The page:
Ways To Trade Wool

Investors have a very limited number of easy options for gaining exposure to wool prices:

Are There Wool Futures?

The Australian Securities Exchange (ASX) offers two different futures contracts on wool – a greasy wool futures and a fine wool futures contract.

Each contract settles into the equivalent of 2,500 kg clean weight of merino combing fleece and trades between 10:30 am and 4 pm. Contracts have expiration months of:

  1. February
  2. April
  3. June
  4. August
  5. October
  6. December

How Do Wool Futures Work?

Futures are a derivative instrument through which investors make leveraged bets on commodity prices. If prices decline, traders must deposit additional margin in order to maintain their positions.

At expiration, the greasy wool future is physically settled by delivery of wool, while the fine wool future is cash-settled.

Trading futures requires a high level of sophistication since factors such as storage costs and interest rates affect pricing.

What Are Wool ETFs & Shares?

ETFs are exchange-traded funds. These financial instruments trade as shares on exchanges in the same way that stocks do.

Currently there are no ETFs that offers pure-play exposure to wool prices.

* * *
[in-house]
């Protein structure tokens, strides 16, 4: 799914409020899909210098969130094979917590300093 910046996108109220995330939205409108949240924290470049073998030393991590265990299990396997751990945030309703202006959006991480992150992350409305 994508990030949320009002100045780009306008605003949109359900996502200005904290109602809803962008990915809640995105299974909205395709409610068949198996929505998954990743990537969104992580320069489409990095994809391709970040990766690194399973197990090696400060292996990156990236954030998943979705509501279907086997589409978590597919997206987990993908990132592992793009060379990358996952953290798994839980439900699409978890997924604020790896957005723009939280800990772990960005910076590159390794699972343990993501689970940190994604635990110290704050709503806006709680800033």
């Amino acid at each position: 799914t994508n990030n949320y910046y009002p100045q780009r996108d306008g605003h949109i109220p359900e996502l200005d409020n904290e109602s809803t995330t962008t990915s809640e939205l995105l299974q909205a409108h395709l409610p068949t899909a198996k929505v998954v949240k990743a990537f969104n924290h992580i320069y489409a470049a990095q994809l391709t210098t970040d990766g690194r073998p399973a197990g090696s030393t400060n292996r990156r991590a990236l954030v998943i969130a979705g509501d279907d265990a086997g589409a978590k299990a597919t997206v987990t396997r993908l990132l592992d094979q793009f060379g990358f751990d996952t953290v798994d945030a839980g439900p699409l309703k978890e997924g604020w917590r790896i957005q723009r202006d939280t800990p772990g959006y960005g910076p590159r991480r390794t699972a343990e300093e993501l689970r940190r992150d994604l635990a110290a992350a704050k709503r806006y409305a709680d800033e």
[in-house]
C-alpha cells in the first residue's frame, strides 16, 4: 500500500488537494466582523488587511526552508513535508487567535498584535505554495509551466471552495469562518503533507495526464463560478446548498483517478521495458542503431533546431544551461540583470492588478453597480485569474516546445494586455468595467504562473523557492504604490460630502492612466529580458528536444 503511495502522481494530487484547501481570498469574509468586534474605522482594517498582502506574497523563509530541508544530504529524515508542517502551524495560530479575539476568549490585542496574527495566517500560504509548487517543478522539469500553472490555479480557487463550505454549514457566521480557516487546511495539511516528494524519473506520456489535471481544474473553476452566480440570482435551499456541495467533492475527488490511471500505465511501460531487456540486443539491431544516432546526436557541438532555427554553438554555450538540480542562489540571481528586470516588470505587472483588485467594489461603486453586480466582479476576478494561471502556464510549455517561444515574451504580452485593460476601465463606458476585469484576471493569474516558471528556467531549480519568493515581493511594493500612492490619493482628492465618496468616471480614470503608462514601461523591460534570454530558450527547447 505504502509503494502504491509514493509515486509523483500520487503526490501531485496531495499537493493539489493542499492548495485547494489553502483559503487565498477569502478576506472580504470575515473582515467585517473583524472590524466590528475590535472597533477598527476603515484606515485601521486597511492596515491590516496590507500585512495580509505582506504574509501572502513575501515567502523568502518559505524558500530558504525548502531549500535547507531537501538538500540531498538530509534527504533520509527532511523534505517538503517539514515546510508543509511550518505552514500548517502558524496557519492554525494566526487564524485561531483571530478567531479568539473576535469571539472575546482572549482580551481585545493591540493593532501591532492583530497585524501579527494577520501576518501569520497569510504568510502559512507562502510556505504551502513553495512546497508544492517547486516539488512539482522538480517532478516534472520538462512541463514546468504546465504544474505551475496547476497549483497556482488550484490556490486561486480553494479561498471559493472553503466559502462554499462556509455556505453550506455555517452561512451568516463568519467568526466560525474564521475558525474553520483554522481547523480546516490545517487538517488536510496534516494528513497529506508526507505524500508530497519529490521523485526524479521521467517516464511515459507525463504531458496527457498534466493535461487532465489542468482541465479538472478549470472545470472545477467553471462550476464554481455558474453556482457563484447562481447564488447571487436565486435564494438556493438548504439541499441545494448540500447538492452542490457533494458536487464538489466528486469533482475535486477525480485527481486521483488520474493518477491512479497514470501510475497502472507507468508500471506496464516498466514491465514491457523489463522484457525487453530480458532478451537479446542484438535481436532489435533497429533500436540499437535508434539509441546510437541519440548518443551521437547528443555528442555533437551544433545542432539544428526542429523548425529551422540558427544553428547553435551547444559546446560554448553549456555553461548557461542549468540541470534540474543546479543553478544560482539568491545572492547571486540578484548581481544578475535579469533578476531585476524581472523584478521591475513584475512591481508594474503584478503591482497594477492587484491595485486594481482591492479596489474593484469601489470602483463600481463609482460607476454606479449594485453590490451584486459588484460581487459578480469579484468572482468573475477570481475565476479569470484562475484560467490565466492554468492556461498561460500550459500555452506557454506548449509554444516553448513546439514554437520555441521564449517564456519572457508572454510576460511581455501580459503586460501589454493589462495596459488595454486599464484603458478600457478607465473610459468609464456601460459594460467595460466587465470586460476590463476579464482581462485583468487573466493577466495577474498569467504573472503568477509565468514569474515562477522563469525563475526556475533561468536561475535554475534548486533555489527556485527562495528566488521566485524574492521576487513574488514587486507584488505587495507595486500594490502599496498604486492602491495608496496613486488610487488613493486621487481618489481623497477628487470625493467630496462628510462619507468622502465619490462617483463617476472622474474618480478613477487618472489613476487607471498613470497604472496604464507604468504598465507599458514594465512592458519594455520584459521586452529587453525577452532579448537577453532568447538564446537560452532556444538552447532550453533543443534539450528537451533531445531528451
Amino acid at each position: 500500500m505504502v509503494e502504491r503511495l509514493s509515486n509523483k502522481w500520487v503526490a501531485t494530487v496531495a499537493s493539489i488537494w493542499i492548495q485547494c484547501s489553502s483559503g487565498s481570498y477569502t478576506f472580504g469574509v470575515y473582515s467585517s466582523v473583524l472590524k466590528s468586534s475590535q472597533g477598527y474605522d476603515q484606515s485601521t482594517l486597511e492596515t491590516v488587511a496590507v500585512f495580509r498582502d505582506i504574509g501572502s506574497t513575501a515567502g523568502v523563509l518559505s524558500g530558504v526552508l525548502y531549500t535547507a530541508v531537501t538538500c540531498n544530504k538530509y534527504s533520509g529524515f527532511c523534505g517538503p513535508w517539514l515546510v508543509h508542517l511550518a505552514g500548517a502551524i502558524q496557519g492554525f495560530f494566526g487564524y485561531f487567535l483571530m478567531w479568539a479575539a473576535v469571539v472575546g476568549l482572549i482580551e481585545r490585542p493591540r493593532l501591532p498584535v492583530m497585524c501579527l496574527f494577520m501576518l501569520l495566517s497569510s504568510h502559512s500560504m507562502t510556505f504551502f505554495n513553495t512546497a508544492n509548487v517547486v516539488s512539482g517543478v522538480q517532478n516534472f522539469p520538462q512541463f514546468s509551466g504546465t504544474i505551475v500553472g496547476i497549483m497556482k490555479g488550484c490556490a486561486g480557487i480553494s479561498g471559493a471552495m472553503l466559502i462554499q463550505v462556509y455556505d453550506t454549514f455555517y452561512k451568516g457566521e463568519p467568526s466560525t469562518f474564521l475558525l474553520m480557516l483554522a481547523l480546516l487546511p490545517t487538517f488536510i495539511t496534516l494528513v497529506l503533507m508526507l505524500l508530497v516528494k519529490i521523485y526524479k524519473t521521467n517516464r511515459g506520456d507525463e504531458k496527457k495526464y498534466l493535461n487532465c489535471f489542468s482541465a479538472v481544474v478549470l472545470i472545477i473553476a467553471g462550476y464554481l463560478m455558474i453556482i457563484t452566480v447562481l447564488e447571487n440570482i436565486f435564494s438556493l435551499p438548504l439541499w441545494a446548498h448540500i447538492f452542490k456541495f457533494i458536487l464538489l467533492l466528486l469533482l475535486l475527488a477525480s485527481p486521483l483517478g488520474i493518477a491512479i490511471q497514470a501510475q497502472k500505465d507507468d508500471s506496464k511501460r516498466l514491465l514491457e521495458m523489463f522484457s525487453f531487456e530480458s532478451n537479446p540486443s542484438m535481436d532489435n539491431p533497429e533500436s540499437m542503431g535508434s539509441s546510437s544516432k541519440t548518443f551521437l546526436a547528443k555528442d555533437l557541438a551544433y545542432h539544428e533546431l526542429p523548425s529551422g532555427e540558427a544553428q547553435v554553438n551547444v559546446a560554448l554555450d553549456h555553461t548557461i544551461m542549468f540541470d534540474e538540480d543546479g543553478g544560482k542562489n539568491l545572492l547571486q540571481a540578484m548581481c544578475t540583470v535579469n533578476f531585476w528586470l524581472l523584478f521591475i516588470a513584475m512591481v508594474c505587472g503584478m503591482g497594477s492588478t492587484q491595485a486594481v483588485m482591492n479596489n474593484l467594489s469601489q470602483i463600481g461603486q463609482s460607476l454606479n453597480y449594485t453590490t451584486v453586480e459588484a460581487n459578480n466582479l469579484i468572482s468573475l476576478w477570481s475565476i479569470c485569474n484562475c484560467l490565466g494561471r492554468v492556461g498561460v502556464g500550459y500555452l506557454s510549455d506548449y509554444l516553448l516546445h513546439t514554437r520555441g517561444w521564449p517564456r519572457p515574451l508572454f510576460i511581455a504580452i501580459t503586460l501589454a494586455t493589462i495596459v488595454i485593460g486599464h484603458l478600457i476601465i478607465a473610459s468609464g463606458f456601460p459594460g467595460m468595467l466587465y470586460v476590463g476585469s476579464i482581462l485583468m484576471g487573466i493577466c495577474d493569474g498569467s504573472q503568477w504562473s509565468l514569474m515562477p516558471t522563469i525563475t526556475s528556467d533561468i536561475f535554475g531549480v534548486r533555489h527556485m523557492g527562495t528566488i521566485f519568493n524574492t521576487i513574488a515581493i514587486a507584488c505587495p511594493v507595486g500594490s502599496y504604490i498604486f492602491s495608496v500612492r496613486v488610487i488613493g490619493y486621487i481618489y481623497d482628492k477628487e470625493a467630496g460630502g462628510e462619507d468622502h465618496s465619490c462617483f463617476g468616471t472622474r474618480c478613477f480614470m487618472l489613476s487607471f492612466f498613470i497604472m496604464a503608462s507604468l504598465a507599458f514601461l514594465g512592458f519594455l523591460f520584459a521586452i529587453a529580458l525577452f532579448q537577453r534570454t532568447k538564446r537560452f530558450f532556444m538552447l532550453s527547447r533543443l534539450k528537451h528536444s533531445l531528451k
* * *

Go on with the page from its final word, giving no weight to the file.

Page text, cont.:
Traders interested in wool trading and ETFs should explore generic agricultural commodity ETFs.

Likewise for stocks, there are no exclusive wool company stocks on the market at the moment.

How To Trade Wool CFDs

One way to trade wool is through the use of a contract-for-difference (CFD) derivative instrument.

CFDs allow traders to speculate on wool prices without owning the asset. The value of a CFD is the difference between the price of wool at the time of purchase and its current price. Learn more about CFDs in this CFD Trading Guide.

Some regulated brokers worldwide may offer CFDs on wool. Customers deposit funds with the broker, which serve as margin.

IMPORTANT: CFDs are not available in the USA due to local regulation, and regulated brokers do not accept US citizens or US residents as clients.

The advantage of CFDs is that investors can have exposure to wool prices without having to purchase shares, ETFs, futures, or options.

Where Can You Trade Wool?

If you are looking to start trading wool and other agricultural commodities, here’s a list of regulated brokers available in to consider.